South Korean President Roh Moo-hyun on Tuesday vetoed a special counsel bill that had been passed by the country's parliament on investigation over former presidential aids.
In a cabinet meeting held earlier Tuesday, Roh said it was difficult for him to accept the bill, because the cases were being investigated by prosecutors. He said he would accept the opposition bill if the prosecution probe ended inconclusively and unsatisfactorily, reported South Korean news TV channel YTN.
"I've decided to ask the National Assembly to reconsider the bill in deference to the Constitution and related principles," Roh said. "The decision is important because we should not leave a bad precedence in handling state affairs and laws."
The president also noted that under the law, a special counsel investigation was a supplemental tool needed when a prosecution probe fell short of expectations.
More than two weeks ago, the country's unicameral parliament passed the bill submitted by the biggest opposition the Grand National Party (GNP).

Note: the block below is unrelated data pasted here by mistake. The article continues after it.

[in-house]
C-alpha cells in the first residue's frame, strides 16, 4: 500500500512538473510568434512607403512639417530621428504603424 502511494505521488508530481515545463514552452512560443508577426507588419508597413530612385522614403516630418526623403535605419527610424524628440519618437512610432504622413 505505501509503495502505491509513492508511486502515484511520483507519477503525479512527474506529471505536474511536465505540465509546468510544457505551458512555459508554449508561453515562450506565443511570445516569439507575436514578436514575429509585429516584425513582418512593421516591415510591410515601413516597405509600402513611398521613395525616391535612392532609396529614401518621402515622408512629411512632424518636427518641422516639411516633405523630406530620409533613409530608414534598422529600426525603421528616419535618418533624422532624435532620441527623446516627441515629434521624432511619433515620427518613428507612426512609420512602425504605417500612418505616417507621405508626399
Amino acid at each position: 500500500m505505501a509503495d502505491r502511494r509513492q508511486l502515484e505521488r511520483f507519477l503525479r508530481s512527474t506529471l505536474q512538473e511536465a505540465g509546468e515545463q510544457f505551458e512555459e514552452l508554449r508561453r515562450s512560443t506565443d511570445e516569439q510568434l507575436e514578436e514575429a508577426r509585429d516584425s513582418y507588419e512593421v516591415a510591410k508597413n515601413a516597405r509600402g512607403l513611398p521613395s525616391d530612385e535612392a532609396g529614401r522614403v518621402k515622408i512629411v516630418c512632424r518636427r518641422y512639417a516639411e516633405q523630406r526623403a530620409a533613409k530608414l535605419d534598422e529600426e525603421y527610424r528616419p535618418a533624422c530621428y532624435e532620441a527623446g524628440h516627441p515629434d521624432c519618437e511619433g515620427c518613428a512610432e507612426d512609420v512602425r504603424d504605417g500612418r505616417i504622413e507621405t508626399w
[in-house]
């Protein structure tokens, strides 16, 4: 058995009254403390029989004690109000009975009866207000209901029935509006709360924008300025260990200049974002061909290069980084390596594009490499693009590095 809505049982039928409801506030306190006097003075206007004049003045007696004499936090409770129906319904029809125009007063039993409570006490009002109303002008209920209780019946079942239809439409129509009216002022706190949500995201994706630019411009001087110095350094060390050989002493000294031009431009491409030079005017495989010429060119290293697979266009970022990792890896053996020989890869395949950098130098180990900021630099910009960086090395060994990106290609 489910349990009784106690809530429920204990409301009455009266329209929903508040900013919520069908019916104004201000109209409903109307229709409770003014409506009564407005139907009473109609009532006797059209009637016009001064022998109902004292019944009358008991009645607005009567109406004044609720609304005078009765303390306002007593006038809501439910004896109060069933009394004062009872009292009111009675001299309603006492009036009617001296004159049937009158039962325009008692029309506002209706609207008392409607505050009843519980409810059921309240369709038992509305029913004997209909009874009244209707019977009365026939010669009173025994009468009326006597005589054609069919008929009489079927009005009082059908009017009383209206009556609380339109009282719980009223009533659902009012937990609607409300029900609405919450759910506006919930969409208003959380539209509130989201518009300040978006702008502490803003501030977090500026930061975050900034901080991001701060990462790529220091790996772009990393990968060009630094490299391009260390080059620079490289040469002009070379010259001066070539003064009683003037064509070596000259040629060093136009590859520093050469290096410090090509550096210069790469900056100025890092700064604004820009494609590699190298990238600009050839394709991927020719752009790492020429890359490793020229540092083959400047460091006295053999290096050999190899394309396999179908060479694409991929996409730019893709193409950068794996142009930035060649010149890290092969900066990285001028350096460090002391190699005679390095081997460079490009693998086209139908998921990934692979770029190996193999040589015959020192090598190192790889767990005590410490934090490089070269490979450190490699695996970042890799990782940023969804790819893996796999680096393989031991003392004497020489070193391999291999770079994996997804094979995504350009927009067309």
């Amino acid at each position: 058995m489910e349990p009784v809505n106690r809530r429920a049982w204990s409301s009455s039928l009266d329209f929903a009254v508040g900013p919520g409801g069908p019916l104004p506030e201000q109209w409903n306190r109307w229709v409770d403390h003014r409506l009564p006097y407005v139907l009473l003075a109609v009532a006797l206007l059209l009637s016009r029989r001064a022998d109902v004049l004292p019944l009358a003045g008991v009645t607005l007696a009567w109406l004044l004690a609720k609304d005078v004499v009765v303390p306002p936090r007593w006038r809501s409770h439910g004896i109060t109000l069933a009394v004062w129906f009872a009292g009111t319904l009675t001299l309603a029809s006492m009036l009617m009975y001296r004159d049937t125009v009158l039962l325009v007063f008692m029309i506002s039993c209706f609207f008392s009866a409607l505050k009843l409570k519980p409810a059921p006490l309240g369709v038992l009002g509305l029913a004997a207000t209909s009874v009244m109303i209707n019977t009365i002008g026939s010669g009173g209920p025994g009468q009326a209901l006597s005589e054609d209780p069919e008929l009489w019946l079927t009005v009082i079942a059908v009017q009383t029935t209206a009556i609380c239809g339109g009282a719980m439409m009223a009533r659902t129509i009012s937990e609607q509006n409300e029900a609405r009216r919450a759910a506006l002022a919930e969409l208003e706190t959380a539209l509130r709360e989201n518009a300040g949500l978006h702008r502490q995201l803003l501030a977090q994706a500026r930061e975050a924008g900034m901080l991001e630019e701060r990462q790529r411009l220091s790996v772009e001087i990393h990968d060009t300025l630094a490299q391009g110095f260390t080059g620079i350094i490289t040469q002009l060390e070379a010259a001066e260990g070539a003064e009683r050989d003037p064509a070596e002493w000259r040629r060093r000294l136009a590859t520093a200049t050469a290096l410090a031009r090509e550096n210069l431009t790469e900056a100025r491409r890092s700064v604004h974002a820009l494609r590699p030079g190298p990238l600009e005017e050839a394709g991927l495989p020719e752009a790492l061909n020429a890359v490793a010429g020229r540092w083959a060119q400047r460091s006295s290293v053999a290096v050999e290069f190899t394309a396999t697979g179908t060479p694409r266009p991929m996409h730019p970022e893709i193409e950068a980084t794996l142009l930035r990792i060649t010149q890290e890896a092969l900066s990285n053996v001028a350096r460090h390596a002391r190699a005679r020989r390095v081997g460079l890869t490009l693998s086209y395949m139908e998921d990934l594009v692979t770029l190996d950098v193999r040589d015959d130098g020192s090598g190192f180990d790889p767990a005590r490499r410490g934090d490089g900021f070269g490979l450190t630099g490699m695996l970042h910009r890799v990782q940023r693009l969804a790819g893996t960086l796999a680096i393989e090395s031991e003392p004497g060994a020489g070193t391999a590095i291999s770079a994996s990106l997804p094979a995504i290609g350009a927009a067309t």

Roh's three former aids, who had already resigned, were unveiled to have received huge money from South Korean local SK Group and other famous companies such as Samsung Electronics, Hyundai Motor after Roh won the presidential election late last year.
However, some high ranking officials of the GNP also were found to have receive funds from local business groups. The GNP claimed the prosecution could not carry on fair investigation and an independent special counsel was necessary.
Roh Moo-hyun in October abruptly announced that he would hold referendum on his confidence around mid-December and pledged to let prosecutions thoroughly probe his assistants involved in the alleged scandals.
Roh also announced that he would step down if he failed to win the public trust.